If you work at a UK university, your department will currently be using some form of internal review to identify which of your recent papers should be submitted to the research excellence framework later this year.
Unlike some, I don’t have any visceral objection to the REF. Good performance measures generate incentives that motivate staff and promote good work. Nor have I anything against the REF’s design. The criteria of originality, rigour and significance amount to a conceptual framework that is elegant in its simplicity and universal applicability. It is the implementation of that framework that is the problem.
Mock REFs involve departments’ assigning colleagues’ recent papers and impact case studies a score of one to four stars, with anything less than three considered ineligible for submission. But a commenter under a recent story in Times Higher Education encapsulates the problem: “I had two papers scored by four people last time (two internal, two external). The scores on both? 1, 2, 3 and 4 stars. One external gave two ones, the other two fours. Both were professors at Russell Group universities, in top ranked departments. Clearly my work divides opinion, but to determine someone’s career trajectory based on one score is grossly unfair.”
REF panellists are typically eminent scholars in their fields, but most departments can’t call on internal reviewers with anything like the same experience. The problem of variant scoring can be lessened by training, but the anonymity of the mock REF review process opens the door to huge biases given that the internal reviewer knows all the people being assessed and has various academic and personal relationships – supportive or adversarial – with them. There are other biases too, such as insufficient internal social science reviewers with expertise to assess quantitative work.
Reputations, egos and jobs are on the line, so the review processes are bizarrely politicised and emotive. It is relatively easy to push the score of a paper above or below a critical boundary; even if a second internal reviewer exists, they are probably less specialist and will not put up much of a fight over a well-put case. Moreover, the subtlety of unconscious biases means that sometimes even the reviewers may not realise that they are being more lenient towards someone because they attend departmental socials and smile in the corridor – or because they are close allies of the department head.
Many universities use external reviewers to promote accountability, but the way they are recruited and managed can also reflect bias. Some universities require all studies to be submitted for external review, but senior central staff may have little way of knowing whether departments conform. In other cases, only a sample of papers must be sent for external review, and favourites’ and mentees’ highly internally rated papers might be protected from such scrutiny. Remarkably, some departments even send their external reviewers the internals’ scores and comments, undermining their independence; externals are paid, so don’t bite the hand that feeds.
But what if people who feel undermarked could call on the expertise of field experts from around the world to back them up? Universities, you would think, would routinely consider such evidence. And, to be fair, some have begun to incorporate field-weighted citation impact (FWCI) into their mock REFs. But too many have not.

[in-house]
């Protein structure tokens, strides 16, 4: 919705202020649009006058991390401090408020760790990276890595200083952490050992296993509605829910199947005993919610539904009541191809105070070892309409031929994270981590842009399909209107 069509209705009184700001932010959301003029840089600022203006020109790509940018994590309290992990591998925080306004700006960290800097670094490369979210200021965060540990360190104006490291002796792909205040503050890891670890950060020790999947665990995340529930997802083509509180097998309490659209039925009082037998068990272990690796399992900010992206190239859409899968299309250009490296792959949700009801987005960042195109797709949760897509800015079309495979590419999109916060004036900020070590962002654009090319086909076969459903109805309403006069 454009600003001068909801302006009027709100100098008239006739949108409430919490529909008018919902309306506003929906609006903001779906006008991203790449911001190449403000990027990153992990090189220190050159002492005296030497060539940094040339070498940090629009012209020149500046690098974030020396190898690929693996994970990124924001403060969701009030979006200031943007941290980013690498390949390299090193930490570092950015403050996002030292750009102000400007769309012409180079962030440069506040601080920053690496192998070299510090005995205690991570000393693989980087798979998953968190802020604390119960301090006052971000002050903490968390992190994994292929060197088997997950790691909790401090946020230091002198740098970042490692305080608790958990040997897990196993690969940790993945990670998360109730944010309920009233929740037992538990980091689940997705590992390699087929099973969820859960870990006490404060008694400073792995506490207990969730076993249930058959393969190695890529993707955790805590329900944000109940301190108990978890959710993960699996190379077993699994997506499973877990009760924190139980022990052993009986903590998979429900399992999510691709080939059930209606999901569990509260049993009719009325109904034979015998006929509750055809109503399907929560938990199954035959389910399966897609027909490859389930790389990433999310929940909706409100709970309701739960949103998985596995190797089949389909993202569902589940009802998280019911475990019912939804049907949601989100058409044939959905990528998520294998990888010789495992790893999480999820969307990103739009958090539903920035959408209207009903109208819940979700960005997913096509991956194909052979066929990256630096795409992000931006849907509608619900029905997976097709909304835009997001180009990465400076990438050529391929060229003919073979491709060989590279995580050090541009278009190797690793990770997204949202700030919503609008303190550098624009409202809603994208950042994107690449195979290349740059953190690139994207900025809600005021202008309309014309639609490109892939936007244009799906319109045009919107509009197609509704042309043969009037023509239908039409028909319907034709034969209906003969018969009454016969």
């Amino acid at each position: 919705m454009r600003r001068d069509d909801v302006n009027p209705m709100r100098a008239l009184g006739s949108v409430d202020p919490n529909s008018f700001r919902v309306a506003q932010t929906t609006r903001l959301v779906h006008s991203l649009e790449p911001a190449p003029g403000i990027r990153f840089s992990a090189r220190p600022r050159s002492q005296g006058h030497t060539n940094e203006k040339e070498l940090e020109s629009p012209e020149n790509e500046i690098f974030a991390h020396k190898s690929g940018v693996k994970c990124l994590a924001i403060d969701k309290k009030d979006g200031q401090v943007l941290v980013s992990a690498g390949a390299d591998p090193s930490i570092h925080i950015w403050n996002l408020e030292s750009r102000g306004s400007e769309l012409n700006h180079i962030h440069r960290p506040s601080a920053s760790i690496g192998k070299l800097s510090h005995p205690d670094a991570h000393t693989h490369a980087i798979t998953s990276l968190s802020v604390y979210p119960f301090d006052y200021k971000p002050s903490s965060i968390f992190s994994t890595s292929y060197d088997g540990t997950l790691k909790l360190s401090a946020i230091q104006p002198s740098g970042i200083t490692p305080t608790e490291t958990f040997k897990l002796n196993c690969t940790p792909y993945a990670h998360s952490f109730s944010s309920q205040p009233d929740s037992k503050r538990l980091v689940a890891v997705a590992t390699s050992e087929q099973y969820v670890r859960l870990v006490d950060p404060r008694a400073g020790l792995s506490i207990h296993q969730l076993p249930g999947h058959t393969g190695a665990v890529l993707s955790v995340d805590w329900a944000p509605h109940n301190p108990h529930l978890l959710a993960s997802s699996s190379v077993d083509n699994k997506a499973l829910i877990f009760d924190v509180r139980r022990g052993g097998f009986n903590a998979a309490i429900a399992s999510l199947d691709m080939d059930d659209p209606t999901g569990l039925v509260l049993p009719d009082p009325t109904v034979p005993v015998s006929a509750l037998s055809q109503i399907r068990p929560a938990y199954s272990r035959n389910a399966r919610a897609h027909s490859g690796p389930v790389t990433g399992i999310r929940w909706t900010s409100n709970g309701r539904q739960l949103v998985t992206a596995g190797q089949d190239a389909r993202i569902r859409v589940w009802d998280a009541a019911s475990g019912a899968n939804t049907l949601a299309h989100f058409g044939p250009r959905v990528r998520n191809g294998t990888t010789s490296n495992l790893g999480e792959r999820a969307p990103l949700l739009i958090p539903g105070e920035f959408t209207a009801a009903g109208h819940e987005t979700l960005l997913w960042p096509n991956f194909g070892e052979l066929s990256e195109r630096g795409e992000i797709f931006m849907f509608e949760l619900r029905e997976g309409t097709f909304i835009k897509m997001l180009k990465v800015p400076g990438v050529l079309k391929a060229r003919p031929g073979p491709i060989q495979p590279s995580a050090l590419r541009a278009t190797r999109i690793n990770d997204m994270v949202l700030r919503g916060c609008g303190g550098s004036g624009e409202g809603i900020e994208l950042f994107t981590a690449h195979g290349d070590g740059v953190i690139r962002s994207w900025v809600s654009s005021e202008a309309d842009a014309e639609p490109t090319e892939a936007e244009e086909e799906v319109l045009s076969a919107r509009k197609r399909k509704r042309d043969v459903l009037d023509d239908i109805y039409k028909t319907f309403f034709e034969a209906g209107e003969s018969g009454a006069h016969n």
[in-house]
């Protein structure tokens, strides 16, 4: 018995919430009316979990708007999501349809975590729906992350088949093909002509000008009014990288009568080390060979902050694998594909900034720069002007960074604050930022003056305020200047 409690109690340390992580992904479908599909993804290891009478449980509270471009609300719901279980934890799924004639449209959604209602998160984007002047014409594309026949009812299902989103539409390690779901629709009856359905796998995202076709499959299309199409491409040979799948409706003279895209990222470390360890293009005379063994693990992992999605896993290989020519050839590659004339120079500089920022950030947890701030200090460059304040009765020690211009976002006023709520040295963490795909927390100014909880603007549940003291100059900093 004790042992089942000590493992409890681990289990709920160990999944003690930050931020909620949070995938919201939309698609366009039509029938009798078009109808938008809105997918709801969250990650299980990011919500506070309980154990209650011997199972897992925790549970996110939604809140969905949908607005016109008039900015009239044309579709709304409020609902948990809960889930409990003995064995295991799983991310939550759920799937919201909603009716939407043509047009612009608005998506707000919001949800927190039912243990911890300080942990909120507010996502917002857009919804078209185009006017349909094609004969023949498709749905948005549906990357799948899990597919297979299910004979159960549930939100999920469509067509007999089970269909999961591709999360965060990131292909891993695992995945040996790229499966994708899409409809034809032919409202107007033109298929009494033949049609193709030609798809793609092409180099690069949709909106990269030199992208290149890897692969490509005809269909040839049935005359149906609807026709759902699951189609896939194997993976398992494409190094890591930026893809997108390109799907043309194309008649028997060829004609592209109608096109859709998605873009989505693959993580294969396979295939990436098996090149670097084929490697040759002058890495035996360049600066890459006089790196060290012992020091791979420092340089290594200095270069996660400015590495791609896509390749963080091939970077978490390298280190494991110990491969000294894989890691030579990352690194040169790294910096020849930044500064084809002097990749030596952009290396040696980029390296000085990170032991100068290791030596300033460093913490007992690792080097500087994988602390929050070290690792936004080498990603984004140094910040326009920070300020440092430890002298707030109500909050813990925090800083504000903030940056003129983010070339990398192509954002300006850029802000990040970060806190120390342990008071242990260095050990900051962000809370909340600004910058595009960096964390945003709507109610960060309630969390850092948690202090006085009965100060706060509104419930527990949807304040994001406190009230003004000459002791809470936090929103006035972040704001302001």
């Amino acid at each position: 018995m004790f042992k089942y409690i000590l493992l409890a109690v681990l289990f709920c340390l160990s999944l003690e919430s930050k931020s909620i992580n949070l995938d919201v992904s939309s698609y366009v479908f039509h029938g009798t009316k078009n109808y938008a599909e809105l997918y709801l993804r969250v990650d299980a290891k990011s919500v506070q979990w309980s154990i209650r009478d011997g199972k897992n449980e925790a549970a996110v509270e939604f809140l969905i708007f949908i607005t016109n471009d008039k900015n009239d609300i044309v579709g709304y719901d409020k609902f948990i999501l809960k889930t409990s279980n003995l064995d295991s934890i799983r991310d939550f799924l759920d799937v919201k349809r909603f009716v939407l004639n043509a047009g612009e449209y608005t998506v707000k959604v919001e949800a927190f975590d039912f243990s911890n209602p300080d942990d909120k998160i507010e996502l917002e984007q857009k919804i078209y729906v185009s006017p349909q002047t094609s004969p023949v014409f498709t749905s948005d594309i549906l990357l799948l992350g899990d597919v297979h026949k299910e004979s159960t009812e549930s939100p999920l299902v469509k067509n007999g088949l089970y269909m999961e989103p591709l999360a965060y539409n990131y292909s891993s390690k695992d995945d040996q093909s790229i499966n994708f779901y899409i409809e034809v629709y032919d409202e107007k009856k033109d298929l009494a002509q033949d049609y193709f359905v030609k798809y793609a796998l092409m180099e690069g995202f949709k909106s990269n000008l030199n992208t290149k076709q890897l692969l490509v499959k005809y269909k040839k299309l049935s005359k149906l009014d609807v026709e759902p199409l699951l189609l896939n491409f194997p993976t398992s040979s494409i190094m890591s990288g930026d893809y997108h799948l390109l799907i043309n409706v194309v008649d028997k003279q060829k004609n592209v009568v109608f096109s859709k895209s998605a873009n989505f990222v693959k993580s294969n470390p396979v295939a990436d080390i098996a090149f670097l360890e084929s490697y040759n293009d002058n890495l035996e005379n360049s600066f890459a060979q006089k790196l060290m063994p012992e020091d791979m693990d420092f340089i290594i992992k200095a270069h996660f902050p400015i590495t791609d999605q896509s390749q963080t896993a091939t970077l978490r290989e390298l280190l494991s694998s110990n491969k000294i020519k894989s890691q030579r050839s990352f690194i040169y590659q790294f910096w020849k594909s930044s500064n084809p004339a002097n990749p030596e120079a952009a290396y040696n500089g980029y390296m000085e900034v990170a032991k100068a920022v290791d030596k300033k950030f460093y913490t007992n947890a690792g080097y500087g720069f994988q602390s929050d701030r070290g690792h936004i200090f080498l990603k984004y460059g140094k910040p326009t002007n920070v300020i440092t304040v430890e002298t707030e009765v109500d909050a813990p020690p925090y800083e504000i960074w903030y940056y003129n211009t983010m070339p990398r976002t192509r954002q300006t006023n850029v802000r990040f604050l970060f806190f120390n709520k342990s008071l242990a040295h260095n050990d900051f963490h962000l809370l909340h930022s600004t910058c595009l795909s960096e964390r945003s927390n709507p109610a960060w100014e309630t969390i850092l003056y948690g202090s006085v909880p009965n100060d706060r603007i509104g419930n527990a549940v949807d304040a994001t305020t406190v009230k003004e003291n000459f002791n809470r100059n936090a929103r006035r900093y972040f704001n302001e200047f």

FWCI gauges a publication’s overall significance, originality and rigour – the REF criteria – relative to other studies in the same field with similar publication dates, based on the citation behaviour of scholars everywhere. Some people object that citations are not always positive, but even a critical reference to someone’s work indicates their contribution because it demonstrates that the work is pushing boundaries (and academic spats are useful when they clear the air).
REF panellists themselves are highly likely to use FWCIs to inform their own decisions, as they should. And while none of the citation indexes are perfect, they could be useful in lots of mock-REF situations.
Take the frustrated colleague whose paper was assigned a two-star rating internally (and was denied external review) despite receiving its journal’s annual award for best paper. Scopus shows an FWCI close to three times the global average, putting it in the 95th percentile. It must surely count as at least three-star.
Another colleague whose major output from an award-winning, research council-funded collaboration with internationally renowned colleagues was internally awarded a “low three-star”, putting it on the borderline for possible REF inclusion. The study has an FWCI score 10 times the global average, putting it in the 99th percentile.
Such discrepancies are not minor, and they have implications for individual careers.
Department heads and REF leads enjoy additional influence from the current processes and will not easily relinquish it. But I’m not suggesting that internal review be completely abandoned. As with most research, triangulation from different sources and angles is always better. But I believe that they should be consulted, as in the REF itself – especially in borderline cases. The fact that all outputs can be ranked on FWCI would allow for clearer, evidence-based demarcation of where borders lie.
Moreover, used at the university-level, FWCIs could identify departments whose proposed REF submission profile differs significantly from that which metrics would suggest is optimal. Departments found to have severe biases would have their internal review processes overhauled.
Used judiciously, FWCIs have the potential to improve the quality of REF submissions while – fingers crossed – reducing bias, bullying and unfairness along the way.
The author is a professor at a Russell Group university.